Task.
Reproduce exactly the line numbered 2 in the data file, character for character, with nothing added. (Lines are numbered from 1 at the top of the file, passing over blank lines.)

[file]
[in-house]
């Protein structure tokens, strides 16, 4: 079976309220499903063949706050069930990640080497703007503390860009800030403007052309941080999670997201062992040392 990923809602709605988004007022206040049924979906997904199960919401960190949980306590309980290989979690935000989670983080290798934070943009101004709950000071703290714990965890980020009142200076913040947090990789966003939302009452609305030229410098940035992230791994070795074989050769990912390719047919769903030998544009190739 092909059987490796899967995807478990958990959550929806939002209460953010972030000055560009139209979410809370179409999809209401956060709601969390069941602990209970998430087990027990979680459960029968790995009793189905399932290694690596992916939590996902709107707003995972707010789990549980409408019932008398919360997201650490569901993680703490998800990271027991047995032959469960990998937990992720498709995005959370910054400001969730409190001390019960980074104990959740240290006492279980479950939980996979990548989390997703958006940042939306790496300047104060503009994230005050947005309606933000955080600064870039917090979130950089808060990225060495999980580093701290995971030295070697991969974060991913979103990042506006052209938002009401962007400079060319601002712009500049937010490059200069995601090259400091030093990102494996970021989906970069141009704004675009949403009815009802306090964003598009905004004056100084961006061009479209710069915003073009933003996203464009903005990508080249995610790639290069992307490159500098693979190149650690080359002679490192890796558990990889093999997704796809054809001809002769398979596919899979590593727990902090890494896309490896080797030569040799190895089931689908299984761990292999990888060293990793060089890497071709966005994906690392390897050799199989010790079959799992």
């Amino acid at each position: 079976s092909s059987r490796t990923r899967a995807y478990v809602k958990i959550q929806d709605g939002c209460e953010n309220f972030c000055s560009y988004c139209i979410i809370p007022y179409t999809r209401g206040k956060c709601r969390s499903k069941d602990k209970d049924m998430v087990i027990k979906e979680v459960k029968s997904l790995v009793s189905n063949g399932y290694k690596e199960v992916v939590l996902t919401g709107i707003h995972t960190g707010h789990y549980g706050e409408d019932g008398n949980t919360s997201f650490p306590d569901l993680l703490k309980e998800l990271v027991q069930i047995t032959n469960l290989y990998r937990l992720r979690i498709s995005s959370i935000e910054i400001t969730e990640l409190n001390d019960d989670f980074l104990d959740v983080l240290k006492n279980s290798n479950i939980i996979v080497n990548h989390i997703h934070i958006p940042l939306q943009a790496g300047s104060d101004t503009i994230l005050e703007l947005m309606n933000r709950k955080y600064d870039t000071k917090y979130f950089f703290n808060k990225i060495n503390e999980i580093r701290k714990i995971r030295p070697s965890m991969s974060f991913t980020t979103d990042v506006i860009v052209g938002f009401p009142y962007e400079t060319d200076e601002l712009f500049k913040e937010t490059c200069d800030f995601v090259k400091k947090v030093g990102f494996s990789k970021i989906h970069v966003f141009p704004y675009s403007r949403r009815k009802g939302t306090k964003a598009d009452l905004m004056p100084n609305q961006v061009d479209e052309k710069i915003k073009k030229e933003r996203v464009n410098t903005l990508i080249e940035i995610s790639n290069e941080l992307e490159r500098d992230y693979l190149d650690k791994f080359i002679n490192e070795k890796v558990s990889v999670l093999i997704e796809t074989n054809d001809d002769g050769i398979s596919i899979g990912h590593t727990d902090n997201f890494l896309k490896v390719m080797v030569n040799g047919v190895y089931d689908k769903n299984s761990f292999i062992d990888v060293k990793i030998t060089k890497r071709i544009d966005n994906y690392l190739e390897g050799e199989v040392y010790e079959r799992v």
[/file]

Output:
């Protein structure tokens, strides 16, 4: 079976309220499903063949706050069930990640080497703007503390860009800030403007052309941080999670997201062992040392 990923809602709605988004007022206040049924979906997904199960919401960190949980306590309980290989979690935000989670983080290798934070943009101004709950000071703290714990965890980020009142200076913040947090990789966003939302009452609305030229410098940035992230791994070795074989050769990912390719047919769903030998544009190739 092909059987490796899967995807478990958990959550929806939002209460953010972030000055560009139209979410809370179409999809209401956060709601969390069941602990209970998430087990027990979680459960029968790995009793189905399932290694690596992916939590996902709107707003995972707010789990549980409408019932008398919360997201650490569901993680703490998800990271027991047995032959469960990998937990992720498709995005959370910054400001969730409190001390019960980074104990959740240290006492279980479950939980996979990548989390997703958006940042939306790496300047104060503009994230005050947005309606933000955080600064870039917090979130950089808060990225060495999980580093701290995971030295070697991969974060991913979103990042506006052209938002009401962007400079060319601002712009500049937010490059200069995601090259400091030093990102494996970021989906970069141009704004675009949403009815009802306090964003598009905004004056100084961006061009479209710069915003073009933003996203464009903005990508080249995610790639290069992307490159500098693979190149650690080359002679490192890796558990990889093999997704796809054809001809002769398979596919899979590593727990902090890494896309490896080797030569040799190895089931689908299984761990292999990888060293990793060089890497071709966005994906690392390897050799199989010790079959799992």